Author Archives: Emma

Majority says national security behind Trump’s travel ban

21st Jun 2017

majority of American adults believe guarding the country against potential security threats is the driving force behind President Trump’s travel ban, according to a poll conducted by The Associated Press-NORC Center for Public Affairs Research.

Six in 10 adults said guarding the country against potential security threats is behind Trump’s travel ban, which would temporarily halt individuals from six Muslim-majority countries from entering the United States. A majority of individuals polled support the courts that have blocked the president’s executive order.

Views of Trump’s order are split among partisan lines, with 41 percent of Democrats thinking national security is behind the travel ban and 87 percent of Republicans agreeing. While 82 percent of Democrats back courts’ decisions halting the ban, 73 percent of Republicans think the courts are meddling with Trump’s authority.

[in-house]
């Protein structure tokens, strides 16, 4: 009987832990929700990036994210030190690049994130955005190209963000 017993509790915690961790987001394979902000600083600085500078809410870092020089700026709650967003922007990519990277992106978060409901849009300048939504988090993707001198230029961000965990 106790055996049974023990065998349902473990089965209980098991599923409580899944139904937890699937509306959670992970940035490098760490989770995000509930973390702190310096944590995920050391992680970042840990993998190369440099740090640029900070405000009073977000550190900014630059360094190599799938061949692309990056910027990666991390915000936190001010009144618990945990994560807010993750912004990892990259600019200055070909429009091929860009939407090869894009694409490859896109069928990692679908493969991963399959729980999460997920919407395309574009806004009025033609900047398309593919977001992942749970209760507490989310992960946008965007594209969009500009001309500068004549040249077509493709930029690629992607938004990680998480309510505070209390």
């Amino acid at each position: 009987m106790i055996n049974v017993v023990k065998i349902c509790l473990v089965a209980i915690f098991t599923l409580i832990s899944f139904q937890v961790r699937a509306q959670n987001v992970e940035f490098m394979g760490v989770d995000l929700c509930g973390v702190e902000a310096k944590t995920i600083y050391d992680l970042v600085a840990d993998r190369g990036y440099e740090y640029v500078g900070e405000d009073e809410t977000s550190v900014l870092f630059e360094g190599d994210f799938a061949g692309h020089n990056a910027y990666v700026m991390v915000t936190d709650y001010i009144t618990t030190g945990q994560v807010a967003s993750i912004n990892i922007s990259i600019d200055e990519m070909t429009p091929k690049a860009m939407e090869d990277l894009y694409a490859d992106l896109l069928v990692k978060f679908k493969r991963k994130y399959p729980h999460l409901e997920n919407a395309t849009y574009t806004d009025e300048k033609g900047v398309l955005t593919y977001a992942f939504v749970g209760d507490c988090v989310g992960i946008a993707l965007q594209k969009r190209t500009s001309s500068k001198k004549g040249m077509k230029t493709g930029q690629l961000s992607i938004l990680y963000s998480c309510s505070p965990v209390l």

While 34 percent of Republicans polled believe the order is to keep Muslims out of the United States, 64 percent of Democrats think this.

The survey was conducted from June 8 to June 11, polling 1,068 adults. It has a margin of error of 4.1 percentage points.





U.S. anxiety levels climb faster than rest of the world

21st June 2017

Anxiety levels of Americans over matters such as war, terrorism, hacking and identity theft have spiked in recent years, leaving the nation near average in a global barometer of perceptions of security, a survey released Tuesday said.

Concerns about war and terrorism topped the list of matters gnawing at Americans, according to the Unisys Security Index, but viruses and hacking, bank-card fraud and identity theft also stoke insecurity.

The Unisys index surveyed more than 13,000 people in 13 countries in April, and is considered one of the only recurring global snapshots of citizen perceptions.

“It appears that our cloak of security, the impression that we had that we are more secure than the rest of the world, is starting to fade,” said Bill Searcy, vice president for global justice, law enforcement and border security at Unisys, a global information technology company.